The Chronicles of Quaking Pot

My own fascination with this pothole started way back when I was a young, keen, innocent, Red Rose ‘whippersnapper’. (very, very hard to remember, or believe! Ed). I saved up and purchased the Northern Cave guide books. Many a night would be spent reading about the individual classic potholes of Yorkshire, and it was always the tight grade v’s that magically drew my attention.

However, not being up to such ‘ard trips, my weekends were spent digging with Jim and learning from his vast experience. Slowly but surely you gain experience, you then progress onto aspects of caving ‘such as ladders, SRT, and getting pissed on Saturday nights down at the Marton Arms or the Snotty dog. During such times you listen to ‘ard potholing stories from the other members of the club - tales of Baptistry Crawl in Car Pot and the tight squeezes of Strans Gill. After several pints: Quaking Pot was always talked about, but no one around in the Red Rose had been down the cave.

So, it was time to start ticking of f the thin mans holes, and one day attempt my ultimate goal, to the bottom of Quaking Pot. But it was still only pub talk.

The first attempt was after a party at Dave Crellins parents house, it was the middle of August 1989, but it wasn’t intended as a serious attempt, more a cure for our hangovers. It was to be a reconnaissance trip to find out the logistics of rigging the cave, a large team assembled at Crina Bottoms, outside Ingleton. Most of the people were from ‘the party intent on going for a walk up Ingleborough but were co—opted into carrying our tackle.

The cavers included Chaz, Bob, Al Berk, Andy Homini and myself. It turned out to be more of a pantomime than a potholing trip as Al Berk became a permanent fixture, because his long legs couldn’t fit round a sharp bend, Bob spent most of his time trying to unjam Al. and Chaz was worried about the high water levels experienced on a wet third pitch seeing as it was pissing it down outside. Andy and I cocked up trying to find the fourth pitch, and returned vowing that; ‘Well be back’ in true Arnold style.

Andy and I both found it very hard to drum up enthusiasm for a return trip, but we did succeed in finding another willing member, Pete Hall volunteered in joining us to try to get to the bottom this time.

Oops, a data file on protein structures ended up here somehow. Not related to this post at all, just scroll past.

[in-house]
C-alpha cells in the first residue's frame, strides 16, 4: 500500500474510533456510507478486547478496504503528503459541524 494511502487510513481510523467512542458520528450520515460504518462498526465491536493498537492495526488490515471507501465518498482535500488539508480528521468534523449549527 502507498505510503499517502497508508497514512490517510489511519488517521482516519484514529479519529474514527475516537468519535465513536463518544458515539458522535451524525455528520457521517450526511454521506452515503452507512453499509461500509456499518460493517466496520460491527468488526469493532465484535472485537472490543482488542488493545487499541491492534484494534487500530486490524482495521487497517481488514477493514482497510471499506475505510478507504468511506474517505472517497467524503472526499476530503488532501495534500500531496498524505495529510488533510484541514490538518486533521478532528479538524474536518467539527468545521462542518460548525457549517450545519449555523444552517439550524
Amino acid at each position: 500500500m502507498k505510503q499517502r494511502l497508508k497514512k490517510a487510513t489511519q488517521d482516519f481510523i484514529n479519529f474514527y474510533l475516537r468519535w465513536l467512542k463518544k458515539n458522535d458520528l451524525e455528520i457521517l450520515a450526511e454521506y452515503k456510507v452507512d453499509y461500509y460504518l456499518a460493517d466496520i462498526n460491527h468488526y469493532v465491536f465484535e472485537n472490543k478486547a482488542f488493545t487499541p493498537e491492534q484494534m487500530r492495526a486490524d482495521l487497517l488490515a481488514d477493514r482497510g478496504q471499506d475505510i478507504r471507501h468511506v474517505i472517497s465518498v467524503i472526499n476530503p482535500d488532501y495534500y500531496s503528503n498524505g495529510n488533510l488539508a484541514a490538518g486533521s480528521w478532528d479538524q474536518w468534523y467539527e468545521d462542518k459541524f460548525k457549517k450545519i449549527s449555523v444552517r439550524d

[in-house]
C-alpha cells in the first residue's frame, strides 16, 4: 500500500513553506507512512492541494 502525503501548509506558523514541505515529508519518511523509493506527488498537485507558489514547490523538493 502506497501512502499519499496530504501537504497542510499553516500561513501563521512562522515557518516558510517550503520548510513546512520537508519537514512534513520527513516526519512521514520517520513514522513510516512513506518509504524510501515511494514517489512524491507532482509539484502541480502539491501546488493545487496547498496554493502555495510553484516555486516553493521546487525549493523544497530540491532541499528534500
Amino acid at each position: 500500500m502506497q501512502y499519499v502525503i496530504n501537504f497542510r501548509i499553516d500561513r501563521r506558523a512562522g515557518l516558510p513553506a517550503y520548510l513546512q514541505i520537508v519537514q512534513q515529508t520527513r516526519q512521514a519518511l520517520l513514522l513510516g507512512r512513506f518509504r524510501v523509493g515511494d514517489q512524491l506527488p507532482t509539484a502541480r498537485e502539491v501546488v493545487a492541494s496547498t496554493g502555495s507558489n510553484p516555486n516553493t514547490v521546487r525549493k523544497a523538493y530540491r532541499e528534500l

The mountain of tackle was split up between the three of us and spirits were high as we trudged and sweated our way up the two mile walk to the cave entrance. It was a small team, but we were determined and confident!

What followed can only be described as an epic in true Red Rose tradition; Pete got himself seriously stuck in a squeeze that is supposed to bypass the fourth pitch. Next it, was my turn to get stuck as we managed to get as far as the crux of the pot, where I dropped my SRT bag down the rift. Well, over an hour was spent trying
desperately to retrieve the bag, most of the time was spent being stuck upside down, swearing, squeezing, and thrutching. In the end Pete came to my aid and pulled me back up through very tight squeeze. After this I was too knackered to try the crux again so we returned. I had a pair of badly bruised ribs, and I had failed. All of us agreed it was a nightmare; far more than your usual potholing trip.
Andy is not a lad to give up easily, he had another alternative adventure to try and beat the crux, he and Carl Lunt from the Lanc’s succeeded in experiencing the severe and strenuous nature c-f the passage but still did not manage to push the cave any further. Would any c-f us ever get past this physical and psychological barrier of the crux?

The next trip tack place on July 6th. it involved Paul Saville and myself. I persuaded Paul to come down Quaking over several pints of Murphys in the Sun Inn in Kirkby Lonsdale the night before. At first he didn’t seem too keen, after hearing all the horror stories, but, the more he drank the easier my job became. Eventually he agreed.
The idea was to take a ladder each through the crux and attempt to get as far as the seventh pitch, this point is approximately two thirds of the way down the pot.
We parked Just along from the White Scar Cave to make a shorter but steeper walk up. On the walk up we were accompanied by the Norwich fraternity of the Red Rose, but we couldn’t persuade them to join us, anyway they wished us luck and left us at the entrance.

We returned, back into twilight some eight hours later, the trip had been a success, we both managed to pass the crux and continue along the passage. the crux was found to be extremely committing and strenuous by both of us, and once beyond, the passage didn’t seem to ease of f much. Worried about getting back through the crux we decided to call it a day at the top of the seventh pitch.

The satisfaction in the achievement was tremendous and made both of us feel on top of the world, we both felt tired and didn’t feel fit enough to get to the bottom, but with a few more people to help to carry the tackle we knew we could hack it.
The fourth occasion was on the first of December, the original trip was planned for the week before but Paul Saville had been taken ill and couldn’t make it. So it was all arranged to meet at Bullpot on the Friday night, sort out the tackle and make an early start the next morning. The previous week Stan and Alison (new members of the Red Rose) and Andy H moni and I had bottomed Marble Sink, a notorious tight pothole up on the Allotment, so we all felt keen to do Quaking Pot.